There’s cleverness to be sure, moments where the intimacy really sparks something thrilling whether in the subterranean meeting with the witches, guns being brandished in our faces, being an actual part of the feast that Banquo interrupts so spookily. But equally there’s a hella lot of waiting around, film work that falls flat, too much visible logistics work that saps the theatricality of the experience and snaps us out of the mindset that is needed to make such an endurance test fly. I’d say this production was a good idea but largely an unfeasible one, keeping you up for the wrong reasons.
Running time: 12 hours (or 5 hours if you’re not up for the sleepover)
Booking until 16th August
“He’s the apple of your eye but if that apple do offend, then pluck it out”
The final piece of The Faction’s 2014 Rep Season 2014 is a revival of their 2011 successful take on Schiller’s The Robbers, which slots in along Hamlet and Thebes in playing through February at the New Diorama. As Schiller’s first play, it has something of a rawness about it in the way that brings together a surprisingly mature (for the 1780s) debate about state versus revolution, intervention versus anarchy, with the kind of histrionic family drama that at times recalls Shakespeare at his most bafflingly obtuse.
The play bounces between antagonistic siblings, Franz and Karl von Moor. The devilish Franz has hoodwinked their father into disinheriting the older Franz and so is allowed to grasp for power and money in court, whereas Karl flees to the forest where he becomes the head of a vicious band of robbers who are determined to start the revolution. Interestingly, the two never meet but their actions impact strongly on those around them as class, religion and society are indicted in melodramatic style. Continue reading “Review: The Robbers, New Diorama”
“Let this blood here be the wash of Thebes’ redemption”
The ancient Greek stories of Thebes have proved some of the most enduring, inspiring theatremakers across the years to relate the tales of power-crazed, war-torn tragedy in their own ways and to their own experiences. Here, Gareth Jandrell ramps up the epic quotient by splicing together works by Aeschylus and Sophocles to create his own new play Thebes which spans the entire misbegotten dynasty, and forms the second play in The Faction’s 2014 rep season at the New Diorama.
So we see Oedipus’ crazed descent as the terrible truths uttered by the Oracle unknowingly shape his destiny as a most tragic king and we then move swiftly into the aftermath of his death, the power vacuum that emerges that his two sons and Creon battle to fill. Which in turn unleashes its own trail of chaos in the form of Oedipus’ vengeful daughter Antigone who will stop at nothing to do what she feels is right. All the while, the city of Thebes pulses in the background – bearing witness, making comment, passing judgement. Continue reading “Review: Thebes, New Diorama”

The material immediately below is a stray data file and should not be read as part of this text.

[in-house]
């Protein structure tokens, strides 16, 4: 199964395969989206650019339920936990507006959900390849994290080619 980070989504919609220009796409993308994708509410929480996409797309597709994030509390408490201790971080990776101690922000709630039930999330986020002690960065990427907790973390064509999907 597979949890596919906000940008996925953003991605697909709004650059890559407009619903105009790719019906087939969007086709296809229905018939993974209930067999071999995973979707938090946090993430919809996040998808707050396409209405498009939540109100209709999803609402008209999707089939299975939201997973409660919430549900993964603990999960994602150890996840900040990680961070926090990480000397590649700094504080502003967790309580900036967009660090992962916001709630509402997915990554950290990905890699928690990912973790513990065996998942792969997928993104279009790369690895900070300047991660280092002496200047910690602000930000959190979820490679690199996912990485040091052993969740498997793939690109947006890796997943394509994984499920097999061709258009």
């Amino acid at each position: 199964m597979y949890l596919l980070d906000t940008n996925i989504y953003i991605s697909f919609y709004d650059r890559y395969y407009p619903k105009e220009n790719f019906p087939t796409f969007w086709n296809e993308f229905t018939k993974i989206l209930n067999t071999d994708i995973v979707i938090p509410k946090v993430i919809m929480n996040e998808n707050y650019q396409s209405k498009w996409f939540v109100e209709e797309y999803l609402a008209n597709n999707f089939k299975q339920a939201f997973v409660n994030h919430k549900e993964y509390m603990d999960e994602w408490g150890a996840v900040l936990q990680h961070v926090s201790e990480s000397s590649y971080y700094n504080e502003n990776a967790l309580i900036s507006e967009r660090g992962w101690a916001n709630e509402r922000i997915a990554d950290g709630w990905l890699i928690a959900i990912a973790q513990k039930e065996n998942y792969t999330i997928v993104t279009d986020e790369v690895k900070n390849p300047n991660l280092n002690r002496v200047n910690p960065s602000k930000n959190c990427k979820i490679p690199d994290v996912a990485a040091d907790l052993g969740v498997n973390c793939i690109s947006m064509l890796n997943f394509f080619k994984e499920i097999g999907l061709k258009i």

“What a piece of work is a man”
The Faction’s annual rep seasons at the New Diorama have gone from strength to strength, winning increasing critical and commercial acclaim, and so in the relatively dry spell of early January openings, they are a welcome highlight. Their 2014 season opens with a fresh take on Shakespeare’s perennial classic Hamlet, directed by Mark Leipacher in an adaptation that takes its time to find its feet and its oeuvre but once it does, it exemplifies much of the best of the Faction’s work, anchored by an excellent lead performance from Jonny McPherson.
Early on, the most arresting feature of this production is the ingenious use of a digital Simon Russell Beale to play the ghost. Leipacher comes up with a novel method of displaying Martin Dewar’s projection work, the ensemble making it somehow float in the air but for all its resourcefulness, it never feels truly integrated into the show, a distance is forced between reality and artifice which undermines the emotional current that ought to pull so strongly. And generally, the first half feels slow to start, competently played to be sure but not quite essential. Continue reading “Review: Hamlet, New Diorama”
BEST MALE PERFORMANCE
Jasper Britton in Mother Adam at Jermyn Street
Louis Maskell in The Fix at Union Theatre
Thomas Coombes in Barbarians at Tooting Arts Club
William Houston in Uncle Vanya at The Print Room
BEST FEMALE PERFORMANCE
Aysha Kala in Khadija is 18 at Finborough Theatre
Eileen Atkins in All That Fall at Jermyn Street
Lucy Ellinson in Oh, The Humanity at Soho Theatre
Matti Houghton in Brimstone and Treacle at Arcola Theatre
BEST NEW PLAY
Lot and his God by Howard Barker at The Print Room
Lungs by Duncan Macmillan by Paines Plough (Shoreditch Town Hall)
Shivered by Philip Ridley at Southwark Playhouse Continue reading “2013 Offie Award Winners”